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Creative roots

Tangible Earth

Interactive technology nurtures a global perspective


On display in the Marunouchi area of Tokyo until August 2014, the centerpiece of the Tangible Earth Museum is a digital world globe that provides real-time data on an interactive, spherical display. Through simple hand gestures, users can retrieve and present information within the display itself, with global environmental information accessed directly through the Internet. The world comes alive with flowing visualizations of events, from earthquakes, tsunami and even bird migrations to continental drift, global warming and the cross-border circulation of PM2.5, the fine particulate matter that makes up some forms of air pollution.
The device is the brainchild of Shinichi Takemura, professor at the Kyoto University of Art and Design and director of the non-profit Earth Literacy Program. The idea evolved from a website Professor Takemura developed in 1996 in response to 1995's Great Hanshin-Awaji Earthquake; he aimed to provide a platform for viewing the onset of earthquakes anywhere in the world. He says he thought at the time, "If earthquakes could be made visible to Japanese people on a global scale, it could change our awareness of our planet."

Building on this concept, Takemura was convinced of the need for a tactile device that could visualize the earth in even more detail, and decided to develop it in the form of a world globe. After constructing a prototype in 2002, he completed a full-size version of the Tangible Earth in 2005. With a diameter of 1.28 meters, one ten-millionth of the actual size of our planet, Tangible Earth reduces the thickness of our 10-kilometer troposphere to precisely 1 millimeter.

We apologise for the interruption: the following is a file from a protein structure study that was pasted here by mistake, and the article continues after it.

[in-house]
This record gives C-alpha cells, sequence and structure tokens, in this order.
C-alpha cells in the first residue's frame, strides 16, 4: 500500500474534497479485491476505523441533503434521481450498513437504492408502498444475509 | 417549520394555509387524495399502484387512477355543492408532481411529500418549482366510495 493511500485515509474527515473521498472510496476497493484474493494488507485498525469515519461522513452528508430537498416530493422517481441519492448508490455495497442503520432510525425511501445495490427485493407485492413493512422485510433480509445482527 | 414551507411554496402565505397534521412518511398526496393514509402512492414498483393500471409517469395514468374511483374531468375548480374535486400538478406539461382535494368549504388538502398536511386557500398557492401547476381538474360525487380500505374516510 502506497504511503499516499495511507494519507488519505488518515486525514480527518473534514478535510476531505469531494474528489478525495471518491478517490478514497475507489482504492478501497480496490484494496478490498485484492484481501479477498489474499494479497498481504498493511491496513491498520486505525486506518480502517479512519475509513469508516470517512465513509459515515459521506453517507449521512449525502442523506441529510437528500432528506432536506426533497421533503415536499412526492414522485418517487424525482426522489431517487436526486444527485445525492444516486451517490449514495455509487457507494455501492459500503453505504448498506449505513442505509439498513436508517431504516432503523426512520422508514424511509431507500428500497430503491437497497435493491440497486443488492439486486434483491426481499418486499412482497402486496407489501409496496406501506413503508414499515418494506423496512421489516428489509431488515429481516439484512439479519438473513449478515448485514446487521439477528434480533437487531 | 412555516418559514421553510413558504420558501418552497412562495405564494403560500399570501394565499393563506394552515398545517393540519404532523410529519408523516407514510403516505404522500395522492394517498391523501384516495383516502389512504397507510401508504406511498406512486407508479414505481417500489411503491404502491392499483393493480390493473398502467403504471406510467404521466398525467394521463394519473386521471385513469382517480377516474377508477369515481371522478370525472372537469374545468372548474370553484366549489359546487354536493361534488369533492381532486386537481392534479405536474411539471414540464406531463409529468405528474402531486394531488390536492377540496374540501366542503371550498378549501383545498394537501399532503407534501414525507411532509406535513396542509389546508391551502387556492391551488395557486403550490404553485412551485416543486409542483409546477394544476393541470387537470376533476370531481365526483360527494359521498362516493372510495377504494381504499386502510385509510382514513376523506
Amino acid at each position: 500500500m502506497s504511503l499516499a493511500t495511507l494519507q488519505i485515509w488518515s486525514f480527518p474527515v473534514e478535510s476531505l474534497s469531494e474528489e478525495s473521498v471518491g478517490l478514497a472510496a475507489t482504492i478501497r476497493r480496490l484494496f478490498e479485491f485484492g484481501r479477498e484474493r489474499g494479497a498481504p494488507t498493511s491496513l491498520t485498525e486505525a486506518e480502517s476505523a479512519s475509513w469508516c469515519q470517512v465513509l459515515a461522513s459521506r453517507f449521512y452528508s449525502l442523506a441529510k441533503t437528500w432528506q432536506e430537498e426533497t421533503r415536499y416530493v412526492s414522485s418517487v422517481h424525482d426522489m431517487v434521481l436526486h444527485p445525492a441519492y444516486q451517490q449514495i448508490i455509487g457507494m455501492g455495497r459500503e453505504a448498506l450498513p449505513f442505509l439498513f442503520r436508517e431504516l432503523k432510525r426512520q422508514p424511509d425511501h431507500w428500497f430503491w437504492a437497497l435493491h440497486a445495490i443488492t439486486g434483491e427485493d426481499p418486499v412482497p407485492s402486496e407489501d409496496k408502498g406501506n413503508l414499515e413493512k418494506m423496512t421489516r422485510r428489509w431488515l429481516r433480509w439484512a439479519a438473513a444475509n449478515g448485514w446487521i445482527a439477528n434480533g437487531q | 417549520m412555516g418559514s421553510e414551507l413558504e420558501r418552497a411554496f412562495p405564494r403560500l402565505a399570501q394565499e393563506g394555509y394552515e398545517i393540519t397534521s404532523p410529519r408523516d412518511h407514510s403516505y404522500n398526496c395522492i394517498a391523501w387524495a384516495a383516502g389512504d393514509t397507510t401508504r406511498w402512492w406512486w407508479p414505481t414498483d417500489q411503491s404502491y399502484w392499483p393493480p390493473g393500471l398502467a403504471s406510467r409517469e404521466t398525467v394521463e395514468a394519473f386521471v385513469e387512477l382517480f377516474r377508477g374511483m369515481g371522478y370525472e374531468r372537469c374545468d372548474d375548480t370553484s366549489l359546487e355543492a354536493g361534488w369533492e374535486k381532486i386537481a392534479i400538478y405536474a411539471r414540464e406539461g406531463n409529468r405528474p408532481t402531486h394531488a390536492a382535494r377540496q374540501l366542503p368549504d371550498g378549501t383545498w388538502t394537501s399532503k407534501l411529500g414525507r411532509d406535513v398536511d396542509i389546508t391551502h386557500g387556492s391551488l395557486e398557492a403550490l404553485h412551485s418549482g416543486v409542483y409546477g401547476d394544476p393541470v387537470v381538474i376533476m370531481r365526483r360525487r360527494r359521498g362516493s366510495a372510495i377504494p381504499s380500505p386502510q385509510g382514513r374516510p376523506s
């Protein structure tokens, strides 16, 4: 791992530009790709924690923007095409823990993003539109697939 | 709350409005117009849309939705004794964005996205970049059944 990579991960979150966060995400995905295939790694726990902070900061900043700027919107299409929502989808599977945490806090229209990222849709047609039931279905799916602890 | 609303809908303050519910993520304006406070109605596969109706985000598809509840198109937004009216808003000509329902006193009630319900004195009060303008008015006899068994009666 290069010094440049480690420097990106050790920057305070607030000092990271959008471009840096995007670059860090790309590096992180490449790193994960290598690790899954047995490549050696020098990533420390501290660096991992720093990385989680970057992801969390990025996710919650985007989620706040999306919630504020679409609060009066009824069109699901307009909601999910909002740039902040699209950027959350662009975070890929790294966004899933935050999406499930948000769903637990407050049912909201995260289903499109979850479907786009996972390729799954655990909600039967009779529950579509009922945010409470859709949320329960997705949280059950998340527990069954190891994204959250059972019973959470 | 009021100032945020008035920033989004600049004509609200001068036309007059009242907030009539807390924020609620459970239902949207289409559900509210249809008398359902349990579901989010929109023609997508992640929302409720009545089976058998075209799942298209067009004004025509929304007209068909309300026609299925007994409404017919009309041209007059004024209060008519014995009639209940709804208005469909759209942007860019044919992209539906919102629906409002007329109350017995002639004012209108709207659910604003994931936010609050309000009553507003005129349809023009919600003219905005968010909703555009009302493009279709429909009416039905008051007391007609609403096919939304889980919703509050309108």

Takemura's intention wasn't to produce a world globe but create a world of people who are true citizens of the Earth. He was motivated by what he saw as a need for a tool that would encourage thinking on a global scale. "Just as the world was changed by the invention of the letterpress and the completion of our world map during the Age of Discovery, I hope this Tangible Earth will stimulate an increase in people who can think from a truly global perspective."

Developed in collaboration with GK Tech Inc., which specializes in applying innovative technology to creative design, the full-scale Tangible Earth was exhibited in Nagoya at Expo 2005 Aichi, Japan – fittingly referred to in Japanese as 'Ai-Chikyu Haku,' a play on the words 'Aichi' and chikyu, or 'Earth.' Tangible Earth won the Good Design Gold Award for that year. The globe also garnered attention at the 2008 G8 Hokkaido Toyako Summit, where it became a special attraction at the on-site media center.
2013 saw the announcement of a medium-size (80-centimeter diameter) Tangible Earth jointly developed by Takemura and JVCKENWOOD Corporation. Designed for educational institutions, museums, planetariums and other public facilities, it was only shortly after its release that the medium-size Tangible Earth received the Prime Minister's Prize for Excellence at the Kids Design Award 2013.

Takemura describes the Tangible Earth as a platform that amasses the best of Japanese technology. Components, such as the interior projector and the sensor that follows hand gestures to rotate the globe, are products of Japan's outstanding domestic capabilities; while even the semitransparent acrylic dome incorporates original rear-projection technology that conforms to the world's highest standards.

Furthermore, the actual contents of the Tangible Earth represent the aggregate of Japan's top scientific data. Organizations, such as the Japan Aerospace Exploration Agency (JAXA), the Japan Agency for Marine-Earth Science and Technology (JAMSTEC), Weathernews Inc. and the National Institute for Environmental Studies (NIES), provide over 100 forms of cutting-edge scientific readings on global environmental conditions and climate change. "This is why it's so meaningful to send the Tangible Earth out to the world," Takemura says.

This Cool Japan innovation isn't designed for gazing inward at Japan. Rather, it teaches the importance of linking Japan with the world as we view our planet from the perspective of global citizens of Earth.

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